The cramp balm is something that is effective and people love. I get constant feedback about how much relief people get. Some people use it on restless leg syndrome, their necks and backs. That’s a product that I could make a lot of, and I would love to take off.
Is the cramp balm your most popular product?
Yes, totally. Almost all the retailers carry it, and I put it in the kit now to help it reach more people. There’s a famous podcaster and blogger, Hey Fran Hey, she tweets about it every three months. She ordered from me, and it was a large order, and I thought, “Oh, there’s no cramp balm in here.” I didn’t know who she was, I just thought, this person ordered a lot of stuff, and I’m going to throw this in. It was the same month that I did a spell on the new moon about the cramp bomb.
A couple weeks later, I started blowing up on my Etsy shop. There was just order upon order within [this] little chunk of time. I started fishing around and figured out that she had tweeted [about it]. The really cool thing is she doesn’t ever get cramps, but that cycle she had experienced a death in her family. She had a very different month and, for the first time in three years, she had really horrible cramps. [She used the balm] and was like, “Oh my God.” I love the way the universe works like that.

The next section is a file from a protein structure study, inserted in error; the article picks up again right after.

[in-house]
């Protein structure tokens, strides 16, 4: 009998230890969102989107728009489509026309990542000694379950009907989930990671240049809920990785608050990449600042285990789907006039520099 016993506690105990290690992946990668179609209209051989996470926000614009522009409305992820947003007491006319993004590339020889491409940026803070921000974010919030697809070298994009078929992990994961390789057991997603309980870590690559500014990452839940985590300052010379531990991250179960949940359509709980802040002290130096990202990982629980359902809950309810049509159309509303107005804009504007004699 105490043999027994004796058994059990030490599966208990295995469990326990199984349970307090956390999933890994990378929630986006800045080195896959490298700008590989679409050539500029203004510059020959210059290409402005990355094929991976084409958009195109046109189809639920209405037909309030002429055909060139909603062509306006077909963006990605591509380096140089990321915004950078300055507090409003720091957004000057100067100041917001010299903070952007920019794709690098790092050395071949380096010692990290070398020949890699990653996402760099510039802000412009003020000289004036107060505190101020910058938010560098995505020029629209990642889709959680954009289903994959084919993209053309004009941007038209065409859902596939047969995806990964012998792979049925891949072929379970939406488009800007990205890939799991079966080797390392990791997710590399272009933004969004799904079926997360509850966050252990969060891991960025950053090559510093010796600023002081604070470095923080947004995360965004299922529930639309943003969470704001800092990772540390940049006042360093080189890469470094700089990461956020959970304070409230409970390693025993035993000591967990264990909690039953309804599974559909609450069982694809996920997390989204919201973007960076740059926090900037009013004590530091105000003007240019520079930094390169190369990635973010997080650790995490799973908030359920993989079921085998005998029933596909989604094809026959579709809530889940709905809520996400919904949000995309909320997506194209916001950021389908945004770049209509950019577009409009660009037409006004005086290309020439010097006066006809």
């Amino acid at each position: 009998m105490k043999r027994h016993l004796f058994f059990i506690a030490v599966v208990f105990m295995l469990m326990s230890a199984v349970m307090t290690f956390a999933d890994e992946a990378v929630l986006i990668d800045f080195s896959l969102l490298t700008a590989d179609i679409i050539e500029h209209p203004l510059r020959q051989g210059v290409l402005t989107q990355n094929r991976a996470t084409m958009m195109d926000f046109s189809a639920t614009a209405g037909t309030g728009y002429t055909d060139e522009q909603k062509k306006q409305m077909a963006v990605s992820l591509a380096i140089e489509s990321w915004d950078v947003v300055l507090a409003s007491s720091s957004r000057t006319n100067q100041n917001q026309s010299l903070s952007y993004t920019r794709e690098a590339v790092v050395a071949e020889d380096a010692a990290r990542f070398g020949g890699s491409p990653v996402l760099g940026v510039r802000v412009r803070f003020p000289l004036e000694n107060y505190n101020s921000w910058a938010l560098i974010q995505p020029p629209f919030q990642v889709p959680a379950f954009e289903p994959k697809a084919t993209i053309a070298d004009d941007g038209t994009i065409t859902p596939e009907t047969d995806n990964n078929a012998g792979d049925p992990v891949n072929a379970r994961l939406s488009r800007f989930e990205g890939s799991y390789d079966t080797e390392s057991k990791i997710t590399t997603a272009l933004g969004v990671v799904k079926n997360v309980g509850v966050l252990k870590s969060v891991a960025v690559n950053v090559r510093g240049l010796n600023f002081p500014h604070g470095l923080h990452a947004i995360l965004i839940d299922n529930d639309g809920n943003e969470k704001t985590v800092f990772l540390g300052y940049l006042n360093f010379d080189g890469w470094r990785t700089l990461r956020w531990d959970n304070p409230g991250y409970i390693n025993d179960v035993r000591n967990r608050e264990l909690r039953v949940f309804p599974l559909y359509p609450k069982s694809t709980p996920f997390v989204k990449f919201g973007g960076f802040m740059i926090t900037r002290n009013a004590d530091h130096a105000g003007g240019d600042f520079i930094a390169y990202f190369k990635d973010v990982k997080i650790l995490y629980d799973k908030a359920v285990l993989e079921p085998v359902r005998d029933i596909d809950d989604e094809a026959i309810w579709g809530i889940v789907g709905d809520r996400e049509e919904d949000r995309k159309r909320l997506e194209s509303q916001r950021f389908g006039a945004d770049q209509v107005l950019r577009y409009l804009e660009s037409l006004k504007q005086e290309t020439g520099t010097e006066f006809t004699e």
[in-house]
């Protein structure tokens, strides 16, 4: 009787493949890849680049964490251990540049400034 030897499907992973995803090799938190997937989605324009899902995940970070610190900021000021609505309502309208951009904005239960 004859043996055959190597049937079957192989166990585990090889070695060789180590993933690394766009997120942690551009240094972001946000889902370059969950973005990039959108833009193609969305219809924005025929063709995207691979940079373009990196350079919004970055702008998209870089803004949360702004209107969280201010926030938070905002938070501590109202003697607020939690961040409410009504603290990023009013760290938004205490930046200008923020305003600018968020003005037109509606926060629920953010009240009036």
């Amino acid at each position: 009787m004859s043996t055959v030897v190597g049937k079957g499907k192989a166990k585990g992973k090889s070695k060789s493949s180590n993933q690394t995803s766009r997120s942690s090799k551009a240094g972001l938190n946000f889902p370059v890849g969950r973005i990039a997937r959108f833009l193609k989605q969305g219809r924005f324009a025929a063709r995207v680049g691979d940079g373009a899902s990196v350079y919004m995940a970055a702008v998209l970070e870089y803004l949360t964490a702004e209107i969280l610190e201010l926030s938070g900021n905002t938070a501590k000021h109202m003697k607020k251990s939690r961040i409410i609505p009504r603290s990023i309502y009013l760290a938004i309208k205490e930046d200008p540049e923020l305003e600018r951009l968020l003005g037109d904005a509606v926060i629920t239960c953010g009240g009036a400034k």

Why is it important to you to move away from bulk herbs?
A lot of them are monocrops, which is really bad medicine. It’s bad for the land. It seems very counterintuitive to be making a blend of herbs that someone’s going to be using, say, just after birth, [for a] postpartum sitz bath from Egypt or Hungary, even though they’re organic. I don’t know who picked the herbs. I don’t know under what conditions they picked them, and I don’t know about the soil health. The more I learn about plants, the more I understand we’re always in some kind of relationship with them.
My goal is to have them be regionally-grown. If not regionally, I’m OK with an East Coast farmer or gardener that’s growing motherwort. Yes, they are more expensive, but I feel good about paying people for time that is important to me. If the herbs cost three or four times as much as they would from Starwest [Botanicals] or Mountain Rose, that can be part of my business expense. I think it’s in sync with people waking up to how important it is to support local farmers.